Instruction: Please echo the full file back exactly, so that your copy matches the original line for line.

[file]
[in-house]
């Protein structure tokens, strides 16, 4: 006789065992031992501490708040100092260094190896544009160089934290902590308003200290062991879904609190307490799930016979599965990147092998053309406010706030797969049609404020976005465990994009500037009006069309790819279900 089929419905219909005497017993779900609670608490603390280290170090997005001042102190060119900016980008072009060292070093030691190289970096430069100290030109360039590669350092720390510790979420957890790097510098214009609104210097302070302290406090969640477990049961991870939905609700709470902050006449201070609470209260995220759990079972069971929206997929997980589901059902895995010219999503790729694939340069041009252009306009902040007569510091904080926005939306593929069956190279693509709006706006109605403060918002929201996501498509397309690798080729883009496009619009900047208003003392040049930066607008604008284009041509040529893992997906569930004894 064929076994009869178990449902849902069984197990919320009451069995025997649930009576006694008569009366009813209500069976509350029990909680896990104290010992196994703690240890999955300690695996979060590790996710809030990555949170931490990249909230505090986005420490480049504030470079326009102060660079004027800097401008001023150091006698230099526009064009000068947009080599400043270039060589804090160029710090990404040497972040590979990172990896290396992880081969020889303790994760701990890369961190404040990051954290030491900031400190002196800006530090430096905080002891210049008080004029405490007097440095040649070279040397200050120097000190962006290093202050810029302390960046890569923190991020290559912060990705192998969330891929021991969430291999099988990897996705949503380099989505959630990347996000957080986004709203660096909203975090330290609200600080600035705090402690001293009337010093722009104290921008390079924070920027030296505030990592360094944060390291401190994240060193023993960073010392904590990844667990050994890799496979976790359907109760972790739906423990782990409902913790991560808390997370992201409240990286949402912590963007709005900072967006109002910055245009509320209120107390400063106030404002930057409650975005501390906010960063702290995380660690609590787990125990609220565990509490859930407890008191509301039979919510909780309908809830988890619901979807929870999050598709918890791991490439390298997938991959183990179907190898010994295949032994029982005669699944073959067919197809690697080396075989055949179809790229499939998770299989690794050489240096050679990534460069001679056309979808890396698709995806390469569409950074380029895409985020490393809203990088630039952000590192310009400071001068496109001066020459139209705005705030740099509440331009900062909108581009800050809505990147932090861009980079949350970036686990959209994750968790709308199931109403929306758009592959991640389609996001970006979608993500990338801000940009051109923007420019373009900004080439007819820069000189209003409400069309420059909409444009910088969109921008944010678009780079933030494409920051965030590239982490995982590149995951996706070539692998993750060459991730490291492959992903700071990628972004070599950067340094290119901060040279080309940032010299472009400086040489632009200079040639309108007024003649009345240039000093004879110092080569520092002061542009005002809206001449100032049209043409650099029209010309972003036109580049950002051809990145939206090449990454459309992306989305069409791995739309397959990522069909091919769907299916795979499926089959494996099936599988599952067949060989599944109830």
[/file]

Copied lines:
[in-house]
């Protein structure tokens, strides 16, 4: 006789065992031992501490708040100092260094190896544009160089934290902590308003200290062991879904609190307490799930016979599965990147092998053309406010706030797969049609404020976005465990994009500037009006069309790819279900 089929419905219909005497017993779900609670608490603390280290170090997005001042102190060119900016980008072009060292070093030691190289970096430069100290030109360039590669350092720390510790979420957890790097510098214009609104210097302070302290406090969640477990049961991870939905609700709470902050006449201070609470209260995220759990079972069971929206997929997980589901059902895995010219999503790729694939340069041009252009306009902040007569510091904080926005939306593929069956190279693509709006706006109605403060918002929201996501498509397309690798080729883009496009619009900047208003003392040049930066607008604008284009041509040529893992997906569930004894 064929076994009869178990449902849902069984197990919320009451069995025997649930009576006694008569009366009813209500069976509350029990909680896990104290010992196994703690240890999955300690695996979060590790996710809030990555949170931490990249909230505090986005420490480049504030470079326009102060660079004027800097401008001023150091006698230099526009064009000068947009080599400043270039060589804090160029710090990404040497972040590979990172990896290396992880081969020889303790994760701990890369961190404040990051954290030491900031400190002196800006530090430096905080002891210049008080004029405490007097440095040649070279040397200050120097000190962006290093202050810029302390960046890569923190991020290559912060990705192998969330891929021991969430291999099988990897996705949503380099989505959630990347996000957080986004709203660096909203975090330290609200600080600035705090402690001293009337010093722009104290921008390079924070920027030296505030990592360094944060390291401190994240060193023993960073010392904590990844667990050994890799496979976790359907109760972790739906423990782990409902913790991560808390997370992201409240990286949402912590963007709005900072967006109002910055245009509320209120107390400063106030404002930057409650975005501390906010960063702290995380660690609590787990125990609220565990509490859930407890008191509301039979919510909780309908809830988890619901979807929870999050598709918890791991490439390298997938991959183990179907190898010994295949032994029982005669699944073959067919197809690697080396075989055949179809790229499939998770299989690794050489240096050679990534460069001679056309979808890396698709995806390469569409950074380029895409985020490393809203990088630039952000590192310009400071001068496109001066020459139209705005705030740099509440331009900062909108581009800050809505990147932090861009980079949350970036686990959209994750968790709308199931109403929306758009592959991640389609996001970006979608993500990338801000940009051109923007420019373009900004080439007819820069000189209003409400069309420059909409444009910088969109921008944010678009780079933030494409920051965030590239982490995982590149995951996706070539692998993750060459991730490291492959992903700071990628972004070599950067340094290119901060040279080309940032010299472009400086040489632009200079040639309108007024003649009345240039000093004879110092080569520092002061542009005002809206001449100032049209043409650099029209010309972003036109580049950002051809990145939206090449990454459309992306989305069409791995739309397959990522069909091919769907299916795979499926089959494996099936599988599952067949060989599944109830």